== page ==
Moody's: Default Rate Fell to 3.1 Percent in Q4 of 2010

The trailing 12-month global speculative-grade default rate finished at 3.1% in the fourth quarter of 2010, down from 4.0% in the previous quarter, Moody's Investors Service said in a new report. This level is close to the ratings agency's forecast of 3.3% made a year ago. The global default rate stood much higher at 13.1% in the fourth quarter of 2009.

 

The ratings agency's default rate forecasting model now predicts that the global speculative-grade default rate will fall to 1.9% in 2011 under a stable baseline scenario. In a pessimistic scenario, which incorporates a renewed liquidity freeze and further economic contractions, the global default rate could finish at 6.1%, while in an optimistic scenario, the rate could dip even further to 1.2%.

 

"The story of 2010 is how few defaults were actually recorded," says Albert Metz, Managing Director of Credit Policy Research. "Our baseline expectations call for continued stability in 2011. But that baseline assumes that additional significant sovereign and financial sector problems do not develop in Europe."

 

In the U.S., the speculative-grade default rate ended the fourth quarter at 3.3%, also down from 4.0% in the third quarter, while in Europe, the default rate fell to 1.9% from 3.5%. At the end of 2009, the U.S. default rate stood at 14.1% and the European rate was 11.3%.

 

Moody's forecasting model projects the default rate to fall to 2.1% by December 2011 among speculative-grade issuers in the U.S. and 1.2% among those in European.

 

A total of 19 Moody's-rated corporate debt issuers have defaulted in the fourth quarter, which sends the 2010 default total to 59. In comparison, there were 269 defaults last year of which 32 were recorded in the fourth quarter.

 

The largest number of defaults came from the media: advertising, printing, & publishing industry in 2010 with six companies in that sector defaulting. This is followed by the capital equipment sector, the hotel, gaming, & leisure sector, and the retail sector, each of which contributed five defaults.

 

Across regions, 48 (or 81%) of the 2010 defaulters were from North America while seven (or 12%) were from Europe. The remaining defaulters were from Asia and Latin America.

 

Across industries over the coming year, default rates are expected to be highest in the consumer transportation sector in the U.S. and the media: advertising, printing, & publishing sector in Europe.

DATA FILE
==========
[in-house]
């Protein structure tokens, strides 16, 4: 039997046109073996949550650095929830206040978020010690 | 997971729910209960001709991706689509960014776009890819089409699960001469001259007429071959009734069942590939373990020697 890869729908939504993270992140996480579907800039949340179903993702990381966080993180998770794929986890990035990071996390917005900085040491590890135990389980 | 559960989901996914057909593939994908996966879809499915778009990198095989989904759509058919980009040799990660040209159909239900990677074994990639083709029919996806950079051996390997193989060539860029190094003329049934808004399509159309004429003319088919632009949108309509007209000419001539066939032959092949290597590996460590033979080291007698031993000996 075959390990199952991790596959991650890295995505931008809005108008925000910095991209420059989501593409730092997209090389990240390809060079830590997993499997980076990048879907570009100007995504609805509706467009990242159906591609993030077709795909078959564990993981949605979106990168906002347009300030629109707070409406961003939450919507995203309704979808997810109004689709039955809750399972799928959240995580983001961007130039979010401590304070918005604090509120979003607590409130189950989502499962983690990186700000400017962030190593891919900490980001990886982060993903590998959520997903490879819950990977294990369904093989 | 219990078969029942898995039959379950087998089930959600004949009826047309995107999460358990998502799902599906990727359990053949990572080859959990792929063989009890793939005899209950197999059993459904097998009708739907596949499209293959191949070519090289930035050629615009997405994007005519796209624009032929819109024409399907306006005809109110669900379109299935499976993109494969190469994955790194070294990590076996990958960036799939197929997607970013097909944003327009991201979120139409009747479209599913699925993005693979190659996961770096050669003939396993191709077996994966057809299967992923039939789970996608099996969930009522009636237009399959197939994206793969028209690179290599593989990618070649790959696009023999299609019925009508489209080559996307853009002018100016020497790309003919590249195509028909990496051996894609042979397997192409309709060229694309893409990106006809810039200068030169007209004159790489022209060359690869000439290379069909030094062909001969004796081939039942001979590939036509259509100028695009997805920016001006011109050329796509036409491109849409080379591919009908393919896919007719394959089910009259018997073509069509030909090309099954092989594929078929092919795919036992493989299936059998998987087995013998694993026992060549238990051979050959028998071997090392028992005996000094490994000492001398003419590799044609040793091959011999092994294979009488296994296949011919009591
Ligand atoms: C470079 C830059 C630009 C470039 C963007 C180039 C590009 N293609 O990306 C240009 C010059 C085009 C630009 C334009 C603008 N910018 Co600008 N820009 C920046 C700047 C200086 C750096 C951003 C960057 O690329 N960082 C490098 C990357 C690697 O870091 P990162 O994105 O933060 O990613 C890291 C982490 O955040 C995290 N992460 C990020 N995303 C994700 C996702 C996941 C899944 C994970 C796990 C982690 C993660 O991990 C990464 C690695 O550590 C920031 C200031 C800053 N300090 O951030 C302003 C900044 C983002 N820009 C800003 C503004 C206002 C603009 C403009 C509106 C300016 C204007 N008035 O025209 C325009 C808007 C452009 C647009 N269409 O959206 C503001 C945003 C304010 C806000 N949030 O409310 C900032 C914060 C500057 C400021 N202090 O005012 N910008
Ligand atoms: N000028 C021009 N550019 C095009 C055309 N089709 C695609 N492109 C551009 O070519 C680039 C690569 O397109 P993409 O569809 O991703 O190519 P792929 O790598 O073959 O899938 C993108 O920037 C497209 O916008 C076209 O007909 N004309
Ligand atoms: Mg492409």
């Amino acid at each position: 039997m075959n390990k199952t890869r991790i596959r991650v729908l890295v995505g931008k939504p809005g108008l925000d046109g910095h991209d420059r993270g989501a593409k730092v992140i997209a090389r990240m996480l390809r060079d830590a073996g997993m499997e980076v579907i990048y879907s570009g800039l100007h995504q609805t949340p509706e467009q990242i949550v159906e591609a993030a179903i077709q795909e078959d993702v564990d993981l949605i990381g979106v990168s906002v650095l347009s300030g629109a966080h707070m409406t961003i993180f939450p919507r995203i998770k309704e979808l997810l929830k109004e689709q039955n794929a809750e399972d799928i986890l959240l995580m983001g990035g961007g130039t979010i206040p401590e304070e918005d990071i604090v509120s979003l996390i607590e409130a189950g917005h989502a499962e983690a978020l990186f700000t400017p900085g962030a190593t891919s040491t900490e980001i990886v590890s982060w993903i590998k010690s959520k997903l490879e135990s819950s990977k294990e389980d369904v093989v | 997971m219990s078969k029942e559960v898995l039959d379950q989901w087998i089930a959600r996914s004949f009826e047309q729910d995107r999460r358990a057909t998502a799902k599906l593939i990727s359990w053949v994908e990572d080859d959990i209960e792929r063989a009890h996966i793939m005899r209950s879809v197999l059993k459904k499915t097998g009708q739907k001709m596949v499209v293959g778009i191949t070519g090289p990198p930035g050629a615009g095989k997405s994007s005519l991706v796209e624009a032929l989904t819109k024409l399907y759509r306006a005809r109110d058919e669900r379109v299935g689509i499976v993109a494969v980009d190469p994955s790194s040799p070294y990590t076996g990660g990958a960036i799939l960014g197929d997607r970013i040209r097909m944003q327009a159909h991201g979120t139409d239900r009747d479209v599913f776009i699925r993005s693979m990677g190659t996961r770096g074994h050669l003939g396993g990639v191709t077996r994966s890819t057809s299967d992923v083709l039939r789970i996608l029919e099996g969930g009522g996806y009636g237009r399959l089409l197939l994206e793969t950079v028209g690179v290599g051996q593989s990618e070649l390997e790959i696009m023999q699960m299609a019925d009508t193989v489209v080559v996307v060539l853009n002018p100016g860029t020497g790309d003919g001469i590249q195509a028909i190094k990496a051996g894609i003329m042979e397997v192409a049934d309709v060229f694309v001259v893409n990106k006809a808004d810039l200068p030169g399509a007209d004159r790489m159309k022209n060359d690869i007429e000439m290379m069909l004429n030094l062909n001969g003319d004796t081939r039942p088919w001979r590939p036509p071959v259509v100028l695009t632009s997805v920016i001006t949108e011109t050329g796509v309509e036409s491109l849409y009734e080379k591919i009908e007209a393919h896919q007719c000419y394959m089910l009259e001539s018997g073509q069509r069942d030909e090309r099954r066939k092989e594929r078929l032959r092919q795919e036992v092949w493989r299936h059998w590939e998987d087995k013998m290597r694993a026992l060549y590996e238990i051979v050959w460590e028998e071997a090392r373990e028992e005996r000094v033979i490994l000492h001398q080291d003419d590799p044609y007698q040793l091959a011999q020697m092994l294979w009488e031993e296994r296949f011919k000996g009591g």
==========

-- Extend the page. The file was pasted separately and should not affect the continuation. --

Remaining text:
Measured on a dollar volume basis, the global speculative-grade bond default rate closed at 1.6% in 2010. The current level is down from the level of 2.0% from the previous quarter. A year ago, the global dollar-weighted default rate stood much lower at 16.4%.

 

In the U.S., the dollar-weighted speculative-grade bond default rate ended the fourth quarter at 1.6%, down from third quarter's 1.8%. The latest US dollar-weighted bond default rate is significantly lower than the 16.6% a year ago. In Europe, the dollar-weighted speculative-grade bond default rate fell from 2.6% in the third quarter to 1.7% in the final quarter of 2010. At this time last year, the European speculative-grade bond default rate was much higher at 13.1%.

 

Moody's speculative-grade corporate distress index -- which measures the percentage of rated issuers that have debt trading at distressed levels -- came in at 10.5% at the end of the fourth quarter, down from the level of 15.0% in the previous quarter. A year ago, the index was much higher at 22.7%.

 

In the leveraged loan market, a total of four Moody's-rated loan defaulters were recorded in the fourth quarter, sending the entire year's loan default count to 23. The trailing 12 month U.S. leveraged loan default rate finished the fourth quarter at 2.8%, down from 4.1% in the previous quarter. In 2009, the U.S. loan default rate ended at 12.0%.

 

 

MORE ARTICLES ON DEFAULT RATE

Suggested Articles

Some of you might have already been aware of the news that Questex—with the aim to focus on event business—will shut down permanently all media brands in Asia…

Some advice for transitioning into an advisory role

Global risks are intensifying but the collective will to tackle them appears to be lacking. Check out this report for areas of concern